In addition to providing a new 3-D platform for battling, Pokémon Stadium also allowed players, via the Transfer Pak, to play the Game Boy Pokémon titles on the N64, in much the same manner as the Super Game Boy or Game Boy Player. Curiously, this was not a standard feature of the Transfer Pak, and the Pokémon titles were the only Game Boy games that could be played on the N64.
As a final bonus, the game included nine Pokémon-themed mini-games for up to four players. These were simplistic Mario Party-style affairs, but they provided an amusing enough diversion for younger players.
Pokémon Stadium was the Pokémon title that got me into the series, and, now, after having played so many others, I find myself really just wishing for another version of Stadium. It removed all the chaff of the monster catching and training, allowing players to enjoy the pure battling experience at their leisure.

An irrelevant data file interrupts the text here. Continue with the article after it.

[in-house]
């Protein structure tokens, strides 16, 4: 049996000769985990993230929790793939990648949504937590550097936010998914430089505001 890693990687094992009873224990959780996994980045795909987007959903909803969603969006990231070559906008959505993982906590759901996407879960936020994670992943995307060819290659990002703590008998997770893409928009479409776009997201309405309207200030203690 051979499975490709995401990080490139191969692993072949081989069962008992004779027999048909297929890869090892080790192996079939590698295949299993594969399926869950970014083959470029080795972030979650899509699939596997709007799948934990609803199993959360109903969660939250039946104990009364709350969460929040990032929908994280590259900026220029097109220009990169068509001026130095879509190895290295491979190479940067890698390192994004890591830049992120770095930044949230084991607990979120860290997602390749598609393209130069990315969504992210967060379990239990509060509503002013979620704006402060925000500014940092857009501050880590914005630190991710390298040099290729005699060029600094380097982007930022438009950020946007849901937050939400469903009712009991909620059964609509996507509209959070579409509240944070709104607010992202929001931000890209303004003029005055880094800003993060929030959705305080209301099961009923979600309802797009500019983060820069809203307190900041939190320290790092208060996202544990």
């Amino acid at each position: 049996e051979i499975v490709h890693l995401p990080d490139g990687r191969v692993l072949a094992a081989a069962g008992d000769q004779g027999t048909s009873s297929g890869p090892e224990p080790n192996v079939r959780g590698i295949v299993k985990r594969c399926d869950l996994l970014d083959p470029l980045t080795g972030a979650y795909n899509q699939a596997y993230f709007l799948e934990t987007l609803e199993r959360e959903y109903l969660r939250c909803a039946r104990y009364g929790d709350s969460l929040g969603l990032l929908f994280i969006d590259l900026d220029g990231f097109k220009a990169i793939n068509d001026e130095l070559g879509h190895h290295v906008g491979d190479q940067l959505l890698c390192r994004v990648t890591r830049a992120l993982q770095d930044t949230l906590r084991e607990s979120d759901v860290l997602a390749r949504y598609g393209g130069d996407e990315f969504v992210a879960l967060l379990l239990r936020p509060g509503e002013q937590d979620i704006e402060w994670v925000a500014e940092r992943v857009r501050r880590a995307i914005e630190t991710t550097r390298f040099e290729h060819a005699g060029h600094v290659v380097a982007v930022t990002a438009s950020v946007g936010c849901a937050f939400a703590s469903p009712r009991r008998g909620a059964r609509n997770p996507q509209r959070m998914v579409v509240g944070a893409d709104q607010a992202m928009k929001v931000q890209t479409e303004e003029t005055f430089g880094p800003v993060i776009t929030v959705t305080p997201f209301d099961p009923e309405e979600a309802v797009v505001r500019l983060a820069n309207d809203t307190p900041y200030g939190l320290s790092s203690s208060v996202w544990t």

This was actually the second Pokémon Stadium title. The original Pokémon Stadium was a Japan-only release that contained only forty-two Pokémon. Really, it was more of a prototype or demo for this game.
A third N64 installment, released in 2001 as Pokémon Stadium 2 in North America, offered more of the same but added compatibility with the second-generation Pokémon titles (Gold, Silver, Crystal). Regrettably, I never picked it up, as I was ready to move on to the GameCube by that time.
Since then, the series has been effectively replaced by Genius Sonority's console Pokémon titles: Pokémon Colosseum, Pokémon XD: Gale of Darkness, and Pokémon Battle Revolution. These titles carried on the ability to transfer teams from the portable games for battle on the TV screen, but the two GameCube titles were otherwise quite the opposite of Stadium, focusing on lengthy quests that played out like mediocre versions of the handheld titles. I haven't played Battle Revolution for the Wii, but, from what I've heard, it's much more of an expansion pack than Stadium ever was, as the rental options are far more limited, making Diamond/Pearl connectivity a practical necessity.